IREX has three previously recorded webinars on understanding and teaching digital media literacy, including strategies for helping students verify information and images. 

Civic Online Reasoning (from Stanford History Education Group) 

COR Curriculum 
The Civic Online Reasoning curriculum includes free, classroom-ready lessons, collections and assessments designed to help students learn modern fact-checking skills and evaluate online information. 

COR’s videos include explanations of skills, examples of COR usage in the classroom and “crash courses” that are useful for both educators and students. 

Critical Media Project 

Critical Media Project’s curated playlists help students understand how media narratives intersect with different identities and social justice issues—and offer ways to disrupt and push back against dominant narratives.

DIY Activities 
“These activities can be used in conjunction with specific media examples on CMP or more generally used to elicit class discussion and critical thinking. It may be useful to review the section that overviews key concepts tied to each identity and consider how we understand our identities and the ways our identities are shaped by media.”

News Literacy Project 

This free, browser-based platform with lessons, real-world examples and other resources teaches students “how to identify credible information, seek out reliable sources, and apply critical thinking skills to separate fact-based content from falsehoods.”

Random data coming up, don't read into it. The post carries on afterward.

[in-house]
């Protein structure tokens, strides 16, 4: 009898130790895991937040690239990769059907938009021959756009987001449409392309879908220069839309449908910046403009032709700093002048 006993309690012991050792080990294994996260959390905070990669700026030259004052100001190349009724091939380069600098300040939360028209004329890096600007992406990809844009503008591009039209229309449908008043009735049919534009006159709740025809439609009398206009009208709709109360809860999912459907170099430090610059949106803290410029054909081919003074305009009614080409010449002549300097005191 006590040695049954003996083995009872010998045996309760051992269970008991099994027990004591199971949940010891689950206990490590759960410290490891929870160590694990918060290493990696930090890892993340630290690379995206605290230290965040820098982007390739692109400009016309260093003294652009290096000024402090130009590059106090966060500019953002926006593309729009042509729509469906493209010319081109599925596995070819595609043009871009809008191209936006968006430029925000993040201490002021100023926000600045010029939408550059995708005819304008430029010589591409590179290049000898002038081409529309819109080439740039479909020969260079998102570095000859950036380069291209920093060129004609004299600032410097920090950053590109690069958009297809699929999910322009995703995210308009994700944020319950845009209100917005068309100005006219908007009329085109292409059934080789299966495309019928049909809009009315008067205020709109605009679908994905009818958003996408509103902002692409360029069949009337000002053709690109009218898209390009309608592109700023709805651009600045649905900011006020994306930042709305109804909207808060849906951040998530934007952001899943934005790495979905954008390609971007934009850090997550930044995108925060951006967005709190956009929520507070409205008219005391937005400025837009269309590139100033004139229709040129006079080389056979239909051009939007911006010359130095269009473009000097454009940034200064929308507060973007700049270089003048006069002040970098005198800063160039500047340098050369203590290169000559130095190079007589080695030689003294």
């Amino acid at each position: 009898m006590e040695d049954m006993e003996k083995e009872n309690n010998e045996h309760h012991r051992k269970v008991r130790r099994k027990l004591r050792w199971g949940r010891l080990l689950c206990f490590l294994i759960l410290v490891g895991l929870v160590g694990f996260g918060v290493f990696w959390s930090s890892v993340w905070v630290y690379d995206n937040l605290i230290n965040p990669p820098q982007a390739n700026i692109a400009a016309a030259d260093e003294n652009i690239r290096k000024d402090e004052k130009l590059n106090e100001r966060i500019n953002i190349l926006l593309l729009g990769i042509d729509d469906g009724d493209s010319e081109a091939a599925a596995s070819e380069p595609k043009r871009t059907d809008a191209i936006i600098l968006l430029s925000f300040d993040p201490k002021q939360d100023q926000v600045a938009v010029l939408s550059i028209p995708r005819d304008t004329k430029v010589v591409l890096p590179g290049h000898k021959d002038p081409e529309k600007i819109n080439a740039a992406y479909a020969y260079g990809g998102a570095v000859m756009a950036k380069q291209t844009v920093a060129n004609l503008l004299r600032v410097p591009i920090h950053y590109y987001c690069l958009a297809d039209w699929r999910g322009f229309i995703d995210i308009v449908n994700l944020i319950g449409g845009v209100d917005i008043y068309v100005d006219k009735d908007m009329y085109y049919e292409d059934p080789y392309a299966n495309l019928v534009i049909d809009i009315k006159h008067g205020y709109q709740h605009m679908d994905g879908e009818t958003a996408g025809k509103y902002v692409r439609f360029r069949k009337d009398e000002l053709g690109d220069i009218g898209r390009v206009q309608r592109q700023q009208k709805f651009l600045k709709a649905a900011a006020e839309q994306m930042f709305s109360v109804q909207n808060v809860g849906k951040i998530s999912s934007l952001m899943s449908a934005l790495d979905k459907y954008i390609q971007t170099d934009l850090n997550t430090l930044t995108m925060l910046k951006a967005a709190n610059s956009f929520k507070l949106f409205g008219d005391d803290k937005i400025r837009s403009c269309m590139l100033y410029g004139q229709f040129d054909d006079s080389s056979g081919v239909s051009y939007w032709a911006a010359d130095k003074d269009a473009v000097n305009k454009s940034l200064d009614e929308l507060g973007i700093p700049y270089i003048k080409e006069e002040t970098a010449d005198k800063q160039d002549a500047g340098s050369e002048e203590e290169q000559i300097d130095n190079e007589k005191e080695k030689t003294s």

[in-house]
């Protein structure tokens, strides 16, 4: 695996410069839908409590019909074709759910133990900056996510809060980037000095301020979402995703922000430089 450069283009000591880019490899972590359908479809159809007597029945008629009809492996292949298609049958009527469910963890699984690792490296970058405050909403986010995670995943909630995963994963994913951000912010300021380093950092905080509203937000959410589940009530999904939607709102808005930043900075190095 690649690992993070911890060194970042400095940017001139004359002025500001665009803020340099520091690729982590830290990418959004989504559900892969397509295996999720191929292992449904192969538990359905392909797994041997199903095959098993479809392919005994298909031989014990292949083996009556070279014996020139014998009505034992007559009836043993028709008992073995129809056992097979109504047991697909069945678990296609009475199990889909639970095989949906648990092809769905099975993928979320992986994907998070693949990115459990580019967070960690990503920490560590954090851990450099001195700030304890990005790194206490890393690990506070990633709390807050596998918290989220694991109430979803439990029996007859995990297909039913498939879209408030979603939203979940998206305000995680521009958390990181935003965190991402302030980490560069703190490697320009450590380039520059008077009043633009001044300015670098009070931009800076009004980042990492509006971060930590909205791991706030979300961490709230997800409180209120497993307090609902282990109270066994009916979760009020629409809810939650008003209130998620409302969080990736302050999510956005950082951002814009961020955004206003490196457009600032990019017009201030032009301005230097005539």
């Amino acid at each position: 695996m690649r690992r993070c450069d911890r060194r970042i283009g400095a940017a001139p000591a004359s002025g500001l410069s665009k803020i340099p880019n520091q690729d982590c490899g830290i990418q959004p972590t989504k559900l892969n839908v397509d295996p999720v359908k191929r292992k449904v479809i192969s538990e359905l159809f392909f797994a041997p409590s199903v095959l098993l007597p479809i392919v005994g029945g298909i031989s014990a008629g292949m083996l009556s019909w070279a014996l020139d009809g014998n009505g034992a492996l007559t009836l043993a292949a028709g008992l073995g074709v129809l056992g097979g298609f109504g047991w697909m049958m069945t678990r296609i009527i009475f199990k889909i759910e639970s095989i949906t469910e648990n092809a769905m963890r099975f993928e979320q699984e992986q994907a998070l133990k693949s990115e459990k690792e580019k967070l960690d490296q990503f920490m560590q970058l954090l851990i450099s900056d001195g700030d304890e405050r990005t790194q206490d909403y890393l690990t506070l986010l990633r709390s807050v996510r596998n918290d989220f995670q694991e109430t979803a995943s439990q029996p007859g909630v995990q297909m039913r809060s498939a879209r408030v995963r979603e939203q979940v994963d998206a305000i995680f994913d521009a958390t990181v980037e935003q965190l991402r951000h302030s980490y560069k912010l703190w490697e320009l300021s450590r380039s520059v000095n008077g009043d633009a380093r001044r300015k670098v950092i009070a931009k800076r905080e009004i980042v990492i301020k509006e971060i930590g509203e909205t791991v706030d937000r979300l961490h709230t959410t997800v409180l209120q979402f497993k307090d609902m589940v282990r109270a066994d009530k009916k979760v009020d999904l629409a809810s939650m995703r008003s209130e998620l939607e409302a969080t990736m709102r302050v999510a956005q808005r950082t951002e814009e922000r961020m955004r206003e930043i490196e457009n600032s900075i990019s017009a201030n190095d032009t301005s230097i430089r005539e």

Resource Library
This collection includes classroom activities, lessons, quizzes, training materials, videos and posters for educators. 

Common Sense Education 

Digital Citizenship Curriculum
This curriculum provides K-12 lesson plans to “prepare students to take ownership of their digital lives” and covers topics like media balance, cyberbullying and online hate speech. 

Media Smarts 

Use, Understand and Create: A Digital Literacy Framework for Canadian Schools 
This Canadian organization’s framework provides scaffolded lessons across K-12 grade bands. These lessons—which are relevant and useful for U.S. and global audiences, as well—engage with issues like representation, countering online hate and social and political implications of media bias.

Polarization and Extremism Research Innovation Lab (PERIL)

Building Resilience & Confronting Risk in the COVID-19 Era 
This guide—receiving ongoing updates to provide support for stakeholders like educators—offers guidance for recognizing and challenging risks posed by online radicalization and recruitment by extremists, and resources for building students’ strength against those efforts.


Media Literacy
“Through tools, workshops, and in-class materials and programs, you can encourage your students to ask key questions about who creates media messages, why, and to what effect.” KQED’s offerings include key concepts, resources for different subject areas, frameworks and professional development.

A map of Alabama, Florida, Georgia, Louisiana and Mississippi with overlaid images of key state symbols and of people in community

Learning for Justice in the South

When it comes to investing in racial justice in education, we believe that the South is the best place to start. If you’re an educator, parent or caregiver, or community member living and working in Alabama, Florida, Georgia, Louisiana or Mississippi, we’ll mail you a free introductory package of our resources when you join our community and subscribe to our magazine.

Learn More